Lawrence and Douglas County voters: Here’s what to know to vote in the Nov. 8 election

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Post updated at 3:28 p.m. Monday, Nov. 7:

There are local, state and national races on the ballot for Kansas’ Nov. 8 election, plus two more constitutional amendments and a question about expanding Douglas County’s government to add two additional commissioners.

Here’s what Lawrence and Douglas County voters should know.

See also this recent post, where we broke down news coverage of key races and ballot questions to make it easier to find what you’re looking for:

How can I register to vote?

Tuesday, Oct. 18 was the last chance to register to vote ahead of the Nov. 8 election. People who are U.S. citizens and residents of Kansas, and who are or will be at least 18 years old on or before Tuesday, Nov. 8, could register.


For future reference: Kansans can register to vote, double-check their voter registration and/or request a mail ballot online via You can sign electronically, and there are no forms to print and mail.

If you have a felony conviction in your background, you may register to vote once you have completed your sentence, including post-release. If you have pending felony charges but have not been convicted, you are presumed not guilty and you may register to vote, even if you’re in custody.

For other questions about voting rights, check this guide from the ACLU of Kansas. The ACLU has additional information about voting while unhoused at this link. People in Lawrence may use the DARE Center address (944 Kentucky St., Lawrence, KS, 66044) for voter registration, said Loring Henderson, executive director of the center.

Douglas County voters may also register by visiting this link, printing a voter registration application and mailing or delivering it to the Douglas County Election Office at 711 W. 23rd St., or fax or email the form back by following the instructions on the county’s website.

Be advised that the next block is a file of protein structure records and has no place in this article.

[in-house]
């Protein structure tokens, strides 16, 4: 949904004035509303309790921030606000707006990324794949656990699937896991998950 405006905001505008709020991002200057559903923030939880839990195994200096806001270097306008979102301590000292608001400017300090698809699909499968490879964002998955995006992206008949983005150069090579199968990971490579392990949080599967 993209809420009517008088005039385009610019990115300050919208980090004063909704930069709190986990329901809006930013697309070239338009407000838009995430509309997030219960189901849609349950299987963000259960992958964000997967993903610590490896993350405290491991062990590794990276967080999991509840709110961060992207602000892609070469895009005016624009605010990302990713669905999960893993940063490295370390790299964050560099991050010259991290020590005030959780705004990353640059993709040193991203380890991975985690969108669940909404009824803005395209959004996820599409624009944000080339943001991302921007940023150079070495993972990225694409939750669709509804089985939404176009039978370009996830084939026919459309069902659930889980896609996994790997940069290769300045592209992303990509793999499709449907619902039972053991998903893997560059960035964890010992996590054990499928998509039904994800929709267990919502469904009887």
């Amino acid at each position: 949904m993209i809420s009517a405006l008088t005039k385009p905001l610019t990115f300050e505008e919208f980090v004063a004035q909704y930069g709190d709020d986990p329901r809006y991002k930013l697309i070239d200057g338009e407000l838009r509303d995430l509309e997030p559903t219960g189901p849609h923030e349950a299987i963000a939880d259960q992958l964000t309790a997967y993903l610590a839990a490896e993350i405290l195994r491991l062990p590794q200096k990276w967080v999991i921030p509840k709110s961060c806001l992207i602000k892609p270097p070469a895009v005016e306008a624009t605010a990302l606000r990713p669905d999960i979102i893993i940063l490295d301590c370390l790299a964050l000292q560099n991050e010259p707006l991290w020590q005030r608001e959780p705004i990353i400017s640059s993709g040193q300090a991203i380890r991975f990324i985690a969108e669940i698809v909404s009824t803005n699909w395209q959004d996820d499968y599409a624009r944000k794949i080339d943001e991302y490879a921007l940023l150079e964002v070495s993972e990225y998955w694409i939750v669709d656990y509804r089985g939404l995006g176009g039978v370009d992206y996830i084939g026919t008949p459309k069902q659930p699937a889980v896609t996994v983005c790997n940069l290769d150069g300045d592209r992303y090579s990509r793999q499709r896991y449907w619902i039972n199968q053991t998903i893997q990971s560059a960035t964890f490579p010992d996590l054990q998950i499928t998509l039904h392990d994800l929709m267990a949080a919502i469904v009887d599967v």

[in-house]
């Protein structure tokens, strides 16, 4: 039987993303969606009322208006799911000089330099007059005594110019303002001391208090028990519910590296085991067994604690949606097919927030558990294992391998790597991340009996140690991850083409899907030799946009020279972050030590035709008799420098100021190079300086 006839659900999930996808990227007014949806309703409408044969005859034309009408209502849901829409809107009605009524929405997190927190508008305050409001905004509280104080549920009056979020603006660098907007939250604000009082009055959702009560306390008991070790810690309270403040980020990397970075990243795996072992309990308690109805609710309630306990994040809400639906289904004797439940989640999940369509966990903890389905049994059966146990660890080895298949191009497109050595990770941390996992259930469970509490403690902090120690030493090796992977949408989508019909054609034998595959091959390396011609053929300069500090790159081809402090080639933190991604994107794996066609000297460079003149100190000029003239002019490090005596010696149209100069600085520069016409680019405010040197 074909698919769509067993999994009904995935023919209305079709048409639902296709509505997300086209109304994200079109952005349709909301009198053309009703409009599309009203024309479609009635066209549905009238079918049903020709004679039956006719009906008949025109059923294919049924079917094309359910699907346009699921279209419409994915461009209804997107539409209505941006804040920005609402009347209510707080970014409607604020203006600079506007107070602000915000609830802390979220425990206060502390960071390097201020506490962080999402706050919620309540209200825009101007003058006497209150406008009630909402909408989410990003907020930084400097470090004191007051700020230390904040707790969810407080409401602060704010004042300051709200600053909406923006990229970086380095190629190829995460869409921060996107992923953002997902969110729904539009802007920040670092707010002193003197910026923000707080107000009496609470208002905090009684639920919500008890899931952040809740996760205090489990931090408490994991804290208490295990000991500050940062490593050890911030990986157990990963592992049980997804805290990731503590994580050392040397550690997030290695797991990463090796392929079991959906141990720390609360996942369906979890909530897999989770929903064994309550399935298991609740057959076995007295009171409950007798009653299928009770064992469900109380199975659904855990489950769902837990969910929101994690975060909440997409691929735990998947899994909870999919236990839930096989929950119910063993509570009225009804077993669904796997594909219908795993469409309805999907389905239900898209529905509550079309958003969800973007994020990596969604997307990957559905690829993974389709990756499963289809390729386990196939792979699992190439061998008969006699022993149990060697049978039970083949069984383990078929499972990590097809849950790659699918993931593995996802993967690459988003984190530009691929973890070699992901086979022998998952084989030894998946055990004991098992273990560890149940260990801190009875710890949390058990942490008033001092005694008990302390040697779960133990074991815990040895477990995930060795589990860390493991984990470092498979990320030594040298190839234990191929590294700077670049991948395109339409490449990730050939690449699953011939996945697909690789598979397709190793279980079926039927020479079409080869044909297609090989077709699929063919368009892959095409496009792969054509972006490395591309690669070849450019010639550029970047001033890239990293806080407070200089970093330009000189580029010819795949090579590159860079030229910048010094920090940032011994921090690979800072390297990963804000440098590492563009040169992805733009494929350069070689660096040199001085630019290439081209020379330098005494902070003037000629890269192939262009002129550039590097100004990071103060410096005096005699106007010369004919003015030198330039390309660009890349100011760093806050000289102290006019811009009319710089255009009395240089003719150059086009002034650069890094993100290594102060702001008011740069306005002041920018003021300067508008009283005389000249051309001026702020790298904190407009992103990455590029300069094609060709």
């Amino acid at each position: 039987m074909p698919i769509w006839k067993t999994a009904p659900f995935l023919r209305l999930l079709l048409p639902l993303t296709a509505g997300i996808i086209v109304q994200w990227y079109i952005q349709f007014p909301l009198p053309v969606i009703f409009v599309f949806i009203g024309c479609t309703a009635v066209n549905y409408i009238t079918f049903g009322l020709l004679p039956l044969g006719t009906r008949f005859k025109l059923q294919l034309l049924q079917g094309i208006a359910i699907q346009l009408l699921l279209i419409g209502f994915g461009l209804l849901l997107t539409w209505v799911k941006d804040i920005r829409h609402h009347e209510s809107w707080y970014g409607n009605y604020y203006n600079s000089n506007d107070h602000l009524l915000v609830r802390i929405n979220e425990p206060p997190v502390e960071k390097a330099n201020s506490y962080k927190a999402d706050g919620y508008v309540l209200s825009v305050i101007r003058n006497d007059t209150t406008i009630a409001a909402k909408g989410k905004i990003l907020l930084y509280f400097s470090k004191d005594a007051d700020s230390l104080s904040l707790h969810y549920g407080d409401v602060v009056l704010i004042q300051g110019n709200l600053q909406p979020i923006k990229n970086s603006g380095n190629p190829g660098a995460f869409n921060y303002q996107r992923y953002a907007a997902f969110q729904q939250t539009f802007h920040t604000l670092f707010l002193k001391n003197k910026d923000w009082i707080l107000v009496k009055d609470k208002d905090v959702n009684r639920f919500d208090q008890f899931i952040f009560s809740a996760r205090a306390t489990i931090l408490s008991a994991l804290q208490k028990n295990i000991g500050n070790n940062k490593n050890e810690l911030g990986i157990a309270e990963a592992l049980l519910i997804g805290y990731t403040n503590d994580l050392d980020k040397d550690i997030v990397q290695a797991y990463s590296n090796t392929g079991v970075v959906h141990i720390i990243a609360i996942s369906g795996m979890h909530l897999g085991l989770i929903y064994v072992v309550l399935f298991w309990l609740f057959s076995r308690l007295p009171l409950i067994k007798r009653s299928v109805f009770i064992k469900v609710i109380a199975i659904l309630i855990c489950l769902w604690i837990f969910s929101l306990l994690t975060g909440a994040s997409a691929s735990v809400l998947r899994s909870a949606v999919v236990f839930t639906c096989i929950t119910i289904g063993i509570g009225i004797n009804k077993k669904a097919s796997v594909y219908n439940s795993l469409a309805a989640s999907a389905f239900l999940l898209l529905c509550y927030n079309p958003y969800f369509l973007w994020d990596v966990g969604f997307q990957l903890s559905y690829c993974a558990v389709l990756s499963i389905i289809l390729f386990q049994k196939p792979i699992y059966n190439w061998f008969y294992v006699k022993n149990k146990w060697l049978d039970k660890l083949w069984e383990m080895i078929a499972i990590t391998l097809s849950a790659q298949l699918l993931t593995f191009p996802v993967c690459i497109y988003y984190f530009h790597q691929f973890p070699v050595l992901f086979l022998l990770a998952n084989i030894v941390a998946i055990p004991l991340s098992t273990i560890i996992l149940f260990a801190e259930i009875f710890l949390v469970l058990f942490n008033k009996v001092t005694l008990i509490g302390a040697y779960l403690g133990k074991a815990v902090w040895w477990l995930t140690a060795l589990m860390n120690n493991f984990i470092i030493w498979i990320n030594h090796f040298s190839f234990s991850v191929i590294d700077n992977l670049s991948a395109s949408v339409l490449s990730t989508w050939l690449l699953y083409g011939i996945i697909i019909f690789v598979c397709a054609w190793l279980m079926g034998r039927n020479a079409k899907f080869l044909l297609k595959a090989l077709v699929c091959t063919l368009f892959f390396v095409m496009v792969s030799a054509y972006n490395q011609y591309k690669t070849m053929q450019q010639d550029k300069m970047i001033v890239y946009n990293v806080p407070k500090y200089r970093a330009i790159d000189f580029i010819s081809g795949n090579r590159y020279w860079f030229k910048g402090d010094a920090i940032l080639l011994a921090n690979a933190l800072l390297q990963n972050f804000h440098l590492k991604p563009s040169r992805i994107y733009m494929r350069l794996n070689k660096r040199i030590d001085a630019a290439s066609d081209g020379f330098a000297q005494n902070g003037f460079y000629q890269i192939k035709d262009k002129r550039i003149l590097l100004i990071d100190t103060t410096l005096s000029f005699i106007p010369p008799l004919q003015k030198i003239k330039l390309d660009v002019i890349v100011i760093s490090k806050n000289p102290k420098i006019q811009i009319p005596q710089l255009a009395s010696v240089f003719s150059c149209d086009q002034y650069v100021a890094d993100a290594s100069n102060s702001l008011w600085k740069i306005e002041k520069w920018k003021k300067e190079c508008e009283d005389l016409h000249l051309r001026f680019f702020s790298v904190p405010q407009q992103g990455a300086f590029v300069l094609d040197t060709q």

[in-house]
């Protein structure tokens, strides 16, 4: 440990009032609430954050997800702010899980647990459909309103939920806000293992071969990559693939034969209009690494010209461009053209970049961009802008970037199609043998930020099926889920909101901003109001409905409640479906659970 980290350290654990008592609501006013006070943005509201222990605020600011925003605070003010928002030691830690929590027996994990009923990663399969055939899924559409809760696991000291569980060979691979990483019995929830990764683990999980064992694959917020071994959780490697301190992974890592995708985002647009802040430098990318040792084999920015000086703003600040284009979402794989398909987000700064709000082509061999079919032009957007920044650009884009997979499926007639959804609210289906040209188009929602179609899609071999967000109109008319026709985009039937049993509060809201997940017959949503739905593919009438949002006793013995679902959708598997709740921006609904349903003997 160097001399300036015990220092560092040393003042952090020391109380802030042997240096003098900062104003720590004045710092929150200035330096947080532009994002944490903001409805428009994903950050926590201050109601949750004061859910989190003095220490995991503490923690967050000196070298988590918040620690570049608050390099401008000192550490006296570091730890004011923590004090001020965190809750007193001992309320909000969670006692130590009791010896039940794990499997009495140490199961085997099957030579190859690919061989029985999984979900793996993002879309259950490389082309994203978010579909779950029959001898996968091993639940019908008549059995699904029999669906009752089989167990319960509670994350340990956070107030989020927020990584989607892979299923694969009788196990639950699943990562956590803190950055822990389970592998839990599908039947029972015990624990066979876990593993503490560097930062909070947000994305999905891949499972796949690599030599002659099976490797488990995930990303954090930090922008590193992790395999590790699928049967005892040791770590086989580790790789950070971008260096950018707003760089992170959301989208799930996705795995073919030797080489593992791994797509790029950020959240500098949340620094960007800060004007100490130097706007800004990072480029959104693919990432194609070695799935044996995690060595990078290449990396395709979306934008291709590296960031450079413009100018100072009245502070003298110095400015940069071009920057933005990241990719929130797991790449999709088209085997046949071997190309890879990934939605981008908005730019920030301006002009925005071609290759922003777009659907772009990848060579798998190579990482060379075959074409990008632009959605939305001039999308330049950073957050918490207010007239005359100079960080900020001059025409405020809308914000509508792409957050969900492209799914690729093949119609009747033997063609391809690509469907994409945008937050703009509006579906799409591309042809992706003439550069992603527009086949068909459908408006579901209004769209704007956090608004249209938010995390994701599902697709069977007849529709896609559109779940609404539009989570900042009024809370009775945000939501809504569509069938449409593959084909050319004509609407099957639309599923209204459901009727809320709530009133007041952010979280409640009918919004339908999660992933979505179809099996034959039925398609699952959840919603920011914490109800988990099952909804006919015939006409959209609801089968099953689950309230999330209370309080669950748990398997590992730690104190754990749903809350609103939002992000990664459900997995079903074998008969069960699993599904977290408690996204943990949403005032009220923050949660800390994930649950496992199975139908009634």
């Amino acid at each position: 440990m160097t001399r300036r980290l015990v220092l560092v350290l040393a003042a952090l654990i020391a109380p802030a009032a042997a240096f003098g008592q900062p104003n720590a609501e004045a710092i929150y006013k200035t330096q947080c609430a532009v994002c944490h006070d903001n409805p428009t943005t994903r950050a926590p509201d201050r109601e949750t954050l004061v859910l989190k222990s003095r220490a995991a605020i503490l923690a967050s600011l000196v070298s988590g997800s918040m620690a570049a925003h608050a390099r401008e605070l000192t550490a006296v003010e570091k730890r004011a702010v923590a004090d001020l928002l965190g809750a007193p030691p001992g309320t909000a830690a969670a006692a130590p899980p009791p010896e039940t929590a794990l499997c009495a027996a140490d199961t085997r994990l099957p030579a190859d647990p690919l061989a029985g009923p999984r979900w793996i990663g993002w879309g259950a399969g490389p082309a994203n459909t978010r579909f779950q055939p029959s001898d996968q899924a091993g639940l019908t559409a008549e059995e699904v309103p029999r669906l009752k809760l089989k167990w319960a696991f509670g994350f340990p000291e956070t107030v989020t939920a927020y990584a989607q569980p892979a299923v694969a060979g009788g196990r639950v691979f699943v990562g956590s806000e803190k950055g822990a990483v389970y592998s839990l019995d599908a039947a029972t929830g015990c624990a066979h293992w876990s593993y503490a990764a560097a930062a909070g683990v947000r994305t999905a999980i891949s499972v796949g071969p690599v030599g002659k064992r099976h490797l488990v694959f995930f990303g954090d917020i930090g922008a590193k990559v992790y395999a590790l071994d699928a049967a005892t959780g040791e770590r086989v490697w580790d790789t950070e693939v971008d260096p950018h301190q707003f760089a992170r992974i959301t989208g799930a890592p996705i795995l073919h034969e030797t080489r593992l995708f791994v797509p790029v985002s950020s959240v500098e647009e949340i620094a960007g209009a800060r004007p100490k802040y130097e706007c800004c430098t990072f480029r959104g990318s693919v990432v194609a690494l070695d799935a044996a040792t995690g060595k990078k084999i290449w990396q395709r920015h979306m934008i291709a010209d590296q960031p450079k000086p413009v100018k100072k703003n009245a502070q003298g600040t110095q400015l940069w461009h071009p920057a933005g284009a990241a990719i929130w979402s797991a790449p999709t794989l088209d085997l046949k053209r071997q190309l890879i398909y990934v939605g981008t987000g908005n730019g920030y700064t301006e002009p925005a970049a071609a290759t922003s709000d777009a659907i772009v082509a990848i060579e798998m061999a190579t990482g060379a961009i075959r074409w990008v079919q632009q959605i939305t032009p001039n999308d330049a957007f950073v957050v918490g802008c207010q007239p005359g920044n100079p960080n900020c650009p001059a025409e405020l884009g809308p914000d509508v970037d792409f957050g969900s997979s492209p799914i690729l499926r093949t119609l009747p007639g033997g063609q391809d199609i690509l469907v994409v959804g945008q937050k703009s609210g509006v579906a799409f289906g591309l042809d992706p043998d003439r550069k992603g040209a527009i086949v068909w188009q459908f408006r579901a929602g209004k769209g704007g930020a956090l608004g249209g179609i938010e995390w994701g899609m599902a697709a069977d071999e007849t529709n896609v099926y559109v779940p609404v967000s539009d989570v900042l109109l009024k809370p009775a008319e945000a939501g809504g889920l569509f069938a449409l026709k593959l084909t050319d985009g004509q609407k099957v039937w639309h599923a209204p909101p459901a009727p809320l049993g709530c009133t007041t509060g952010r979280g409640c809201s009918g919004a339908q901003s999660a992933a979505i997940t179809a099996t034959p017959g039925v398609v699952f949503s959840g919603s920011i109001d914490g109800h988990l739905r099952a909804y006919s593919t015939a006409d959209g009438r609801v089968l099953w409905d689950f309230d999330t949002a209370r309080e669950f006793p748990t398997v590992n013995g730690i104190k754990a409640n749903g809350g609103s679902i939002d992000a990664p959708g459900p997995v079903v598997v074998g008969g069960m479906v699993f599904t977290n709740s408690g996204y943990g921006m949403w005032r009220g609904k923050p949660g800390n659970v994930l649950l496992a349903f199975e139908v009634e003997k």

What’s on the ballot?

All registered Kansas voters can check which districts they’re in and see sample ballots by inputting their name and date of birth at this link on the Secretary of State’s website. Every Kansas voter, whether they are affiliated with a party or not, may vote in this election.

Local races and questions

Incumbent Patrick Kelly, a Democrat, faces Republican Justin Spiehs and Libertarian Steve Jacob.

See the maps and info at this link to see if you’re in District 1. You can also check your voter information to determine your county commission district by inputting your information at this link.

Expansion to 5 Douglas County commission districts?

One question before local voters is whether the Douglas County commission should expand to include five commission seats rather than the current three.

Some proponents in favor of the expansion want increased representation for rural parts of Douglas County. However, districts must be as close to each other in size and population as possible. Because of the way the population is dispersed within the county, any five districts would still include a portion of the city, and it is possible that all five elected commissioners could be Lawrence residents.

A couple of potential benefits of expanding to add two additional commissioners include potential for greater diversity of thoughts, opinions and of the people serving; also, commissioners would each serve a smaller portion of the county population. With Douglas County’s population of about 121,300 (according to the 2020 census), each of three commissioners serves about 40,400 constituents; with five districts, that number would be about 24,300 constituents each.

A couple of potential drawbacks include increased cost to taxpayers — each commissioner is paid roughly $40,000 per year — and depending on how district maps are drawn and who runs, the change might do little to alleviate the concerns of the county’s rural residents who want greater representation. Only if voters approve the change would new maps be drawn.

One change that could be seen as positive or negative is that two commissioners would be able to discuss issues outside of meetings. Currently, a three-district commission means that two commissioners constitute a quorum, and a conversation between them is potentially a violation of Kansas open meetings laws. If there are five districts, two commissioners would be able to discuss issues outside of meetings without violating the law.

See what the commission candidates had to say about the question at this link.

Read our past coverage of this issue at this link and this link.


Other offices

Several other positions are on ballots for some Douglas County voters: